After two weeks trekking across high mountains, the Dalai Lama made it to India, from where he has been based ever since.

According to exiled Tibetans, others have not been so lucky.

"Over 1.2 million Tibetans, one fifth of a population of six million, have died as the direct result of China's invasion of Tibet," says the government-in-exile.

Serfs and slaves

Over the last half a century, the stated aim of this exiled government has been to bring greater freedom to Tibet.

But this is not how China sees it. It says the uprising in 1959 was an attempt by Tibet's traditional religious leaders to maintain serfdom.

Pilgrims at Lhasa's Jokhang Temple in Lhasa
Tourists and journalists have been banned from Lhasa in recent weeks

After the uprising, China says it set up a democratic government in Tibet.

"The Central People's Government... led the Tibetan people to... realise the life-long wish of a million serfs and slaves of being their own masters," says China's white paper on Tibet.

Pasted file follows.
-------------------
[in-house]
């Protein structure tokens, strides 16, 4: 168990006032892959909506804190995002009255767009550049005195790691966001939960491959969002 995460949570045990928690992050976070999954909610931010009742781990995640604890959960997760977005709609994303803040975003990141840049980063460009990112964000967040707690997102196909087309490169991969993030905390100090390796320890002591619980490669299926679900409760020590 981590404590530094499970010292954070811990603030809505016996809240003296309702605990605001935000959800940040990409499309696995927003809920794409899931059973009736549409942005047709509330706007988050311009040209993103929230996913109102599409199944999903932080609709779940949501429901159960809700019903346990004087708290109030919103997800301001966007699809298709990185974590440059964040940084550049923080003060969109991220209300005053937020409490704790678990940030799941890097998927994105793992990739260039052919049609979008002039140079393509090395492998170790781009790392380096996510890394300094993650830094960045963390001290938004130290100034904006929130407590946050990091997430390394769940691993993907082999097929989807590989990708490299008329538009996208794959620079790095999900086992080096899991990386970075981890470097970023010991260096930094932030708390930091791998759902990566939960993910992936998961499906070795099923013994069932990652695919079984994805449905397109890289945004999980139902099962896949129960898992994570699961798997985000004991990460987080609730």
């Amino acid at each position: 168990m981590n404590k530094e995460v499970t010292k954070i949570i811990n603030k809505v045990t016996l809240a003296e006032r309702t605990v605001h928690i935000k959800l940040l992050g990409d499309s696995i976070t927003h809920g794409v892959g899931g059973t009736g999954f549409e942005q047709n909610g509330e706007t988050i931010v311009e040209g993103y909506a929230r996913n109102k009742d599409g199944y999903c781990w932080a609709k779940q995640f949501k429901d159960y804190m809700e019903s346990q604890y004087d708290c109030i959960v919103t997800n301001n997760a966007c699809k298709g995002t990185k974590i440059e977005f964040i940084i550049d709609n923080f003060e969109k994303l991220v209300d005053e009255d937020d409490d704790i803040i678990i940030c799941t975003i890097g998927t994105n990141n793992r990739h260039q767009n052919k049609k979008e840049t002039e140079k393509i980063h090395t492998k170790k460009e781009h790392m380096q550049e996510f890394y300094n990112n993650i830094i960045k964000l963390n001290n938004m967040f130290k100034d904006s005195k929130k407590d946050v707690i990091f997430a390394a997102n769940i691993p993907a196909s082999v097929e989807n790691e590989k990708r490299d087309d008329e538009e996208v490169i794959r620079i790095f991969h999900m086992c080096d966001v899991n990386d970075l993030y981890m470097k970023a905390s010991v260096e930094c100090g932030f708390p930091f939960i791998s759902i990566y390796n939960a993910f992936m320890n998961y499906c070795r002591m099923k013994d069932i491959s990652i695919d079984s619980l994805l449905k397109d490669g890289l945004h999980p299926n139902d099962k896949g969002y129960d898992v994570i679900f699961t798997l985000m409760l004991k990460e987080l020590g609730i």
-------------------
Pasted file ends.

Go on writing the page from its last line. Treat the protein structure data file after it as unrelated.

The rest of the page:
China believes it was no less significant that the emancipation of slaves in the United States.

To commemorate the occasion, the Chinese government has just announced that 28 March will now be known as Serfs' Emancipation Day.

Many Tibetans living in the region will no doubt prefer to remember 10 March and the failed uprising.

'No riots expected'

It was on that day last year when a series of protests began against Chinese rule in Lhasa. These quickly spread to other Tibetan areas.